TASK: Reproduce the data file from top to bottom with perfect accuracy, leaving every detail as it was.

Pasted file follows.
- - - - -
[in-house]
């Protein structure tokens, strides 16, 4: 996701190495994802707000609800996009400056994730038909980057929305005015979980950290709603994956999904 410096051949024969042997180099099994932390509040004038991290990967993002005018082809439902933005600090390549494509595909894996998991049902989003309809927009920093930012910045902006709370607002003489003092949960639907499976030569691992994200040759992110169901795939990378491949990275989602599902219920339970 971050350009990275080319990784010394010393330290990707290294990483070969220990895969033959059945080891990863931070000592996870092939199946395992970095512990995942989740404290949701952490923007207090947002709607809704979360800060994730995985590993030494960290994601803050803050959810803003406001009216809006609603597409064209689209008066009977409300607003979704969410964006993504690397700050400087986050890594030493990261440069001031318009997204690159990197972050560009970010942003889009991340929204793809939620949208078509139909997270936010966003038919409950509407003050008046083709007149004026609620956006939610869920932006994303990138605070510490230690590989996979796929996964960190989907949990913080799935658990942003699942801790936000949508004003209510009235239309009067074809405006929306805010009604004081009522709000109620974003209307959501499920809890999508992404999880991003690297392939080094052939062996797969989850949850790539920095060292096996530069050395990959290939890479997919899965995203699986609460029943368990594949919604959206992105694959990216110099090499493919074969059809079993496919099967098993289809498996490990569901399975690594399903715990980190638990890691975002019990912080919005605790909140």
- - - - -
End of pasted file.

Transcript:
[in-house]
């Protein structure tokens, strides 16, 4: 996701190495994802707000609800996009400056994730038909980057929305005015979980950290709603994956999904 410096051949024969042997180099099994932390509040004038991290990967993002005018082809439902933005600090390549494509595909894996998991049902989003309809927009920093930012910045902006709370607002003489003092949960639907499976030569691992994200040759992110169901795939990378491949990275989602599902219920339970 971050350009990275080319990784010394010393330290990707290294990483070969220990895969033959059945080891990863931070000592996870092939199946395992970095512990995942989740404290949701952490923007207090947002709607809704979360800060994730995985590993030494960290994601803050803050959810803003406001009216809006609603597409064209689209008066009977409300607003979704969410964006993504690397700050400087986050890594030493990261440069001031318009997204690159990197972050560009970010942003889009991340929204793809939620949208078509139909997270936010966003038919409950509407003050008046083709007149004026609620956006939610869920932006994303990138605070510490230690590989996979796929996964960190989907949990913080799935658990942003699942801790936000949508004003209510009235239309009067074809405006929306805010009604004081009522709000109620974003209307959501499920809890999508992404999880991003690297392939080094052939062996797969989850949850790539920095060292096996530069050395990959290939890479997919899965995203699986609460029943368990594949919604959206992105694959990216110099090499493919074969059809079993496919099967098993289809498996490990569901399975690594399903715990980190638990890691975002019990912080919005605790909140």